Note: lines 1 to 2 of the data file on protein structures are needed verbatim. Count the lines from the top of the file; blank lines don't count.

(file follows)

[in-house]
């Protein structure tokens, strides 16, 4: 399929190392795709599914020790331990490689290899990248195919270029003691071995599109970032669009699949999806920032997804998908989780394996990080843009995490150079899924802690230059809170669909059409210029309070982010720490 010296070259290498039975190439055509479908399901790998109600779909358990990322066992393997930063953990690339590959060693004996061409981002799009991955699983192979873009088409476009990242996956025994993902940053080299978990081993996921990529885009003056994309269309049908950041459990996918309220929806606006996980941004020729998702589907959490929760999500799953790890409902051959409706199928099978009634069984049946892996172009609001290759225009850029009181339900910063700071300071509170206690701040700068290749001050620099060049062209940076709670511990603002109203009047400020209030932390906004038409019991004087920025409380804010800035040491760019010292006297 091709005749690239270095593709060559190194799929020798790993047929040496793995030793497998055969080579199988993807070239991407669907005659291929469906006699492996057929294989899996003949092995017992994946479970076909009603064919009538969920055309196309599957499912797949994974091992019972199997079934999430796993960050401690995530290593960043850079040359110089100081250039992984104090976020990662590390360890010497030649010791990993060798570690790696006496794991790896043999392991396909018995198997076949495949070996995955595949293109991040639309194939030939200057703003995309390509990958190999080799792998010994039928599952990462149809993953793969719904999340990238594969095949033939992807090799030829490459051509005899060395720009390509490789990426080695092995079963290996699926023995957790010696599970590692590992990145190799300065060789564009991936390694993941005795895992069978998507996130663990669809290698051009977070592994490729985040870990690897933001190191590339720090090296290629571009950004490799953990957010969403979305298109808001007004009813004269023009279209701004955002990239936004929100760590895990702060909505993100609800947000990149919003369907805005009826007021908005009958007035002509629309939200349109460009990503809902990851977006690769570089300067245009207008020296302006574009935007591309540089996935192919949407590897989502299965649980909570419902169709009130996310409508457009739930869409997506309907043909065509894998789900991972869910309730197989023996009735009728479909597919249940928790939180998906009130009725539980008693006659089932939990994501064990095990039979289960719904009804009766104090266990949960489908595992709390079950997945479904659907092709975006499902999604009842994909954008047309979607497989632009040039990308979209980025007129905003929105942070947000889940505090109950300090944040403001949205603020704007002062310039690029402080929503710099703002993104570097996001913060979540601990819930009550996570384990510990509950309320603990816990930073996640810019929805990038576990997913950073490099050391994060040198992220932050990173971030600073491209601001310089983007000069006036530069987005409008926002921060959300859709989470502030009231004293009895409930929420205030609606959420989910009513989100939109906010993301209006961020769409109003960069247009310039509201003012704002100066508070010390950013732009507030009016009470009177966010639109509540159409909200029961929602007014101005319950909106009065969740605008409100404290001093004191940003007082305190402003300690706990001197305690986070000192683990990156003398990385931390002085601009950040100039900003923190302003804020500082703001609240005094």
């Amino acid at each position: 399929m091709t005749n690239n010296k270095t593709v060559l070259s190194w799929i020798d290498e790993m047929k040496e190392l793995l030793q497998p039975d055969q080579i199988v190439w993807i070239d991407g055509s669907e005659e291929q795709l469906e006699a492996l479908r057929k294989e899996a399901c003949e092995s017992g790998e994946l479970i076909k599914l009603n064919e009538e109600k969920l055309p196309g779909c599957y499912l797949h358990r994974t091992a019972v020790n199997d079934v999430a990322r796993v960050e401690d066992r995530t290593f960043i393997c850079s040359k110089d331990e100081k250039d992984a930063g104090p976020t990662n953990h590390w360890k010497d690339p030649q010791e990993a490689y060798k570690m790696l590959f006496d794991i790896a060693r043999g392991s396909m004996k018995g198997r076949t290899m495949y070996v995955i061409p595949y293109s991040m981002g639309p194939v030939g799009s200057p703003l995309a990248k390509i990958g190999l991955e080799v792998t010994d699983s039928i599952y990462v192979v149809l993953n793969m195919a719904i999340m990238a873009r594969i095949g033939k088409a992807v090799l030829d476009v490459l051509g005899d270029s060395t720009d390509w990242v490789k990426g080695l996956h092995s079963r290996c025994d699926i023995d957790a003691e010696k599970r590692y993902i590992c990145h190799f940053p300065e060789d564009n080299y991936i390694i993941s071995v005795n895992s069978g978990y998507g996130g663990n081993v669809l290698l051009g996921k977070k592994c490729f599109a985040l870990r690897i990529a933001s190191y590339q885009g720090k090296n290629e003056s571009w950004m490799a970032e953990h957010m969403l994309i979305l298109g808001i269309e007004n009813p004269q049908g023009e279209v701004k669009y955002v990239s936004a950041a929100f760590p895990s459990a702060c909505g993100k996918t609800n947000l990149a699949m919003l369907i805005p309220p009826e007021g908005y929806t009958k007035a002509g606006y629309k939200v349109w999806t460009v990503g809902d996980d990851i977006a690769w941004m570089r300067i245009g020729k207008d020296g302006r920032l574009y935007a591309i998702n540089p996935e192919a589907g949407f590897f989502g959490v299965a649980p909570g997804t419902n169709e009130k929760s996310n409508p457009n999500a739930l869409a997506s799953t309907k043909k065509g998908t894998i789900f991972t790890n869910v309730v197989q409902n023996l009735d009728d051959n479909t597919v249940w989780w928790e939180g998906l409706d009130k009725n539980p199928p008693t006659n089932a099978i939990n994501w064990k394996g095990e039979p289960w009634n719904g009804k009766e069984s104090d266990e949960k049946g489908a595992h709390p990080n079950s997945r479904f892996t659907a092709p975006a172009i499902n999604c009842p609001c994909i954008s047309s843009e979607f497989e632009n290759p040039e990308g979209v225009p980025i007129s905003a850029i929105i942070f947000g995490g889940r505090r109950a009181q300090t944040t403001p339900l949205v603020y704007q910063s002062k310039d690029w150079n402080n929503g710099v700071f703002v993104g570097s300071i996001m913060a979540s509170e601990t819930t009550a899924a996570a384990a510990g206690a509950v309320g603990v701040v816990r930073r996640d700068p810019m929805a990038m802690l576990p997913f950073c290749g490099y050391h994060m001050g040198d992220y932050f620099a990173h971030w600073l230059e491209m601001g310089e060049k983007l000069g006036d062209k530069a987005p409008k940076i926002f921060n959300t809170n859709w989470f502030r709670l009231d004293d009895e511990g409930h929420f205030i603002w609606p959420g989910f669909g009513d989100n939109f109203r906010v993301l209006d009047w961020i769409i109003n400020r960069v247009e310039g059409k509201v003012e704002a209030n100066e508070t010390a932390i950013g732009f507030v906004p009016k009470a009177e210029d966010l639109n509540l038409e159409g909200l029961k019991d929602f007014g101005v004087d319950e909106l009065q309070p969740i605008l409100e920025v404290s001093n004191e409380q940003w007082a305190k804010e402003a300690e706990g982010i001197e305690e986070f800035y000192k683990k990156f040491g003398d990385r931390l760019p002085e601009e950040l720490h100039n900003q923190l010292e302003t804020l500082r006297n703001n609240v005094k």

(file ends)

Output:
[in-house]
């Protein structure tokens, strides 16, 4: 399929190392795709599914020790331990490689290899990248195919270029003691071995599109970032669009699949999806920032997804998908989780394996990080843009995490150079899924802690230059809170669909059409210029309070982010720490 010296070259290498039975190439055509479908399901790998109600779909358990990322066992393997930063953990690339590959060693004996061409981002799009991955699983192979873009088409476009990242996956025994993902940053080299978990081993996921990529885009003056994309269309049908950041459990996918309220929806606006996980941004020729998702589907959490929760999500799953790890409902051959409706199928099978009634069984049946892996172009609001290759225009850029009181339900910063700071300071509170206690701040700068290749001050620099060049062209940076709670511990603002109203009047400020209030932390906004038409019991004087920025409380804010800035040491760019010292006297 091709005749690239270095593709060559190194799929020798790993047929040496793995030793497998055969080579199988993807070239991407669907005659291929469906006699492996057929294989899996003949092995017992994946479970076909009603064919009538969920055309196309599957499912797949994974091992019972199997079934999430796993960050401690995530290593960043850079040359110089100081250039992984104090976020990662590390360890010497030649010791990993060798570690790696006496794991790896043999392991396909018995198997076949495949070996995955595949293109991040639309194939030939200057703003995309390509990958190999080799792998010994039928599952990462149809993953793969719904999340990238594969095949033939992807090799030829490459051509005899060395720009390509490789990426080695092995079963290996699926023995957790010696599970590692590992990145190799300065060789564009991936390694993941005795895992069978998507996130663990669809290698051009977070592994490729985040870990690897933001190191590339720090090296290629571009950004490799953990957010969403979305298109808001007004009813004269023009279209701004955002990239936004929100760590895990702060909505993100609800947000990149919003369907805005009826007021908005009958007035002509629309939200349109460009990503809902990851977006690769570089300067245009207008020296302006574009935007591309540089996935192919949407590897989502299965649980909570419902169709009130996310409508457009739930869409997506309907043909065509894998789900991972869910309730197989023996009735009728479909597919249940928790939180998906009130009725539980008693006659089932939990994501064990095990039979289960719904009804009766104090266990949960489908595992709390079950997945479904659907092709975006499902999604009842994909954008047309979607497989632009040039990308979209980025007129905003929105942070947000889940505090109950300090944040403001949205603020704007002062310039690029402080929503710099703002993104570097996001913060979540601990819930009550996570384990510990509950309320603990816990930073996640810019929805990038576990997913950073490099050391994060040198992220932050990173971030600073491209601001310089983007000069006036530069987005409008926002921060959300859709989470502030009231004293009895409930929420205030609606959420989910009513989100939109906010993301209006961020769409109003960069247009310039509201003012704002100066508070010390950013732009507030009016009470009177966010639109509540159409909200029961929602007014101005319950909106009065969740605008409100404290001093004191940003007082305190402003300690706990001197305690986070000192683990990156003398990385931390002085601009950040100039900003923190302003804020500082703001609240005094």